Saturday, July 31, 2010
I wouldn't suggest making socks your first knitting project. Not that socks are basically harder than anything else- but they take a little more time and I think instant (or at least quick) gratification is in order for new knitter. If you're just starting- make a scarf and go from there.
Assuming that you know the basics of knitting and your comfortable with needles and smaller yarn....
These days, there are basically 3 methods to knit socks. You can use DPN's... double pointed needles... 5 short sticks with a point at each end. You can use the magic loop method... one long (36 inch) circular needle which is a long cable with a knitting needle point at each end. Or you can use 2 Circs (24 inch) which means you use 2 circular needles to make one sock. You can watch people do all of these methods on You Tube.
Needles are plastic, metal, or wood. Skip the plastic ones. Metal are faster, but stitches can slip off. Wood needles hold the work better and slow you down a bit. Wood and metal are both good- depends on the project. I like wood DPN's or metal circs.
All 3 methods are good and it's TOTALLY a personal choice- no matter what anyone says. People like their own method but IMHO, people tend to say that the "best" method is the one they have the most experience with.
Some people make 2 socks at a time (2aat) but I suggest one at a time for your first pair. It's the instant gratification thing again.
Any sock pattern can be converted to one of the other methods once you have made a few pairs of socks. For your first sock, pick a plain sock with no fancy design. Get the needles the pattern calls for (or if you have the needles, find a simple pattern written for that kind of needle). Sock yarn is generally $10 - $30 per pair. Your choice. If you get the kind that is in a hank (not wound) ask the yarn shop to wind it for you. Most sock patterns call for about 100 g for a pair.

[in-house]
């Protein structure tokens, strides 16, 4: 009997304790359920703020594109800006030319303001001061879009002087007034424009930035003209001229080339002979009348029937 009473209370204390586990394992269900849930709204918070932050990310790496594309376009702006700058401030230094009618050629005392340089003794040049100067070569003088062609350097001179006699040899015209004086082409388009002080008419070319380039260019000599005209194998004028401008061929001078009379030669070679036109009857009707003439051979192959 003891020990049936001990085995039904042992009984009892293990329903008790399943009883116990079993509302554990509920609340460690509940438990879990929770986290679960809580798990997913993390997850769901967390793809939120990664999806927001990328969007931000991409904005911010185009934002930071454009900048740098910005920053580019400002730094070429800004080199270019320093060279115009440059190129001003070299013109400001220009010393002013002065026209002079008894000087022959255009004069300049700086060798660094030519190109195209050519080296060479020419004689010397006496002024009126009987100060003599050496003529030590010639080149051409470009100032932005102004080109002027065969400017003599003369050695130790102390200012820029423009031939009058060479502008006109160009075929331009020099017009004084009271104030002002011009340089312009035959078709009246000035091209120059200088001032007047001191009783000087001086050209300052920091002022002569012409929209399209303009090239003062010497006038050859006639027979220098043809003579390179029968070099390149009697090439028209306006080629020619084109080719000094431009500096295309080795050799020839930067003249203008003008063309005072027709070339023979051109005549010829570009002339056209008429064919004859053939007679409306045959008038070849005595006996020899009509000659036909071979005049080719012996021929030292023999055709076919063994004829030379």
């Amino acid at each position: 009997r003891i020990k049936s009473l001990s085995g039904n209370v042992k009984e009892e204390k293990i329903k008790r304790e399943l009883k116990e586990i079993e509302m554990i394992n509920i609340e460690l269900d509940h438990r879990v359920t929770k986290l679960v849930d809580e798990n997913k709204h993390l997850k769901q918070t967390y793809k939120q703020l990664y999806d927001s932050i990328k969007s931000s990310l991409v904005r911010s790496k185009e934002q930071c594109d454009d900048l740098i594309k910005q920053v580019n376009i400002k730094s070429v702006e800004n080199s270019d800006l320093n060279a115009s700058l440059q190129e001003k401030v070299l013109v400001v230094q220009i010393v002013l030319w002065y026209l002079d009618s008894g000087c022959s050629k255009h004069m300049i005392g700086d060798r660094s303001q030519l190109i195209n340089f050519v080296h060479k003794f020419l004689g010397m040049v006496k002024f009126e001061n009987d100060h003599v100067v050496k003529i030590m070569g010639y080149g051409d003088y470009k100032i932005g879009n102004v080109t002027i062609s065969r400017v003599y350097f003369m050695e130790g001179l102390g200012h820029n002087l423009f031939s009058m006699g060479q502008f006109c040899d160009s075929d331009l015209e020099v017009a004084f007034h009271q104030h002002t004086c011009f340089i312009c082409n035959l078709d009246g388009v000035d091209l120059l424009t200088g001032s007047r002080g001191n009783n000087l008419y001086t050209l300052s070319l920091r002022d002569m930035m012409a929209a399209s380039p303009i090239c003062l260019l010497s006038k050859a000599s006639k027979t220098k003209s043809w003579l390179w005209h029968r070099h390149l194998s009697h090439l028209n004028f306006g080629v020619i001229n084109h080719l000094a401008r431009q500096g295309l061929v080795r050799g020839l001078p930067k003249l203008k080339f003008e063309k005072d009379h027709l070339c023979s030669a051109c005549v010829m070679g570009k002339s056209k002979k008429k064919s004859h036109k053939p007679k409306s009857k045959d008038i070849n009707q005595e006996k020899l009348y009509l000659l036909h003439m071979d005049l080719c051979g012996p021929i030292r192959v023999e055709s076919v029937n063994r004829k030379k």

Cat Bordhi is one of my favorite sock divas. There are lots of other designers out there... she is just one of the greats. I started with Cat's book, "Socks Soar on 2 Circular Needles". I made the first pattern in the book--- Simple Sock. The good thing about Cat is that she has lots of videos on You Tube.
A GREAT way to start is to go into your local yarn shop (LYS) and ask when they have "sit and knit" times so you can work there and ask for help if you get stuck. Most LYS have beginner sock classes, too. If they aren't helpful- find another yarn shop.
OK.... here's the encouragement part.
You see where we're going with this. You eat the elephant one bite at a time. Socks are the same way. They take longer than a scarf and there are more steps. But none of the steps are too hard to handle. And if something goes wrong-- you just rip it out! It's just yarn! And if you think you wasted time when you make a mistake-- it's called "learning". Babies fall down when they're learning to walk but we don't think that's a waste of their time. They're learning. Sometimes ya' just gotta fall down to learn. It's a hobby. You don't have to be perfect. Think of it as a game and you have to play around with it to get it right. And when you DO get it right.... it feels SOOOOOOO good!
Whether you want to try socks, or make your first quilt, or learn to play the piano. If you want to do it--- then give it a try! Now here's the important thing to put in the back of your mind..... IT'S OK if you don't like it! It's really ok to say, "I made one pair of socks and I'll never make another". You had the experience and now you can try something else. Or you might find that you're hooked and can't stop making socks.
So... that's my little pep talk. Try something new in August!
Posted by Sue at 8:43 PM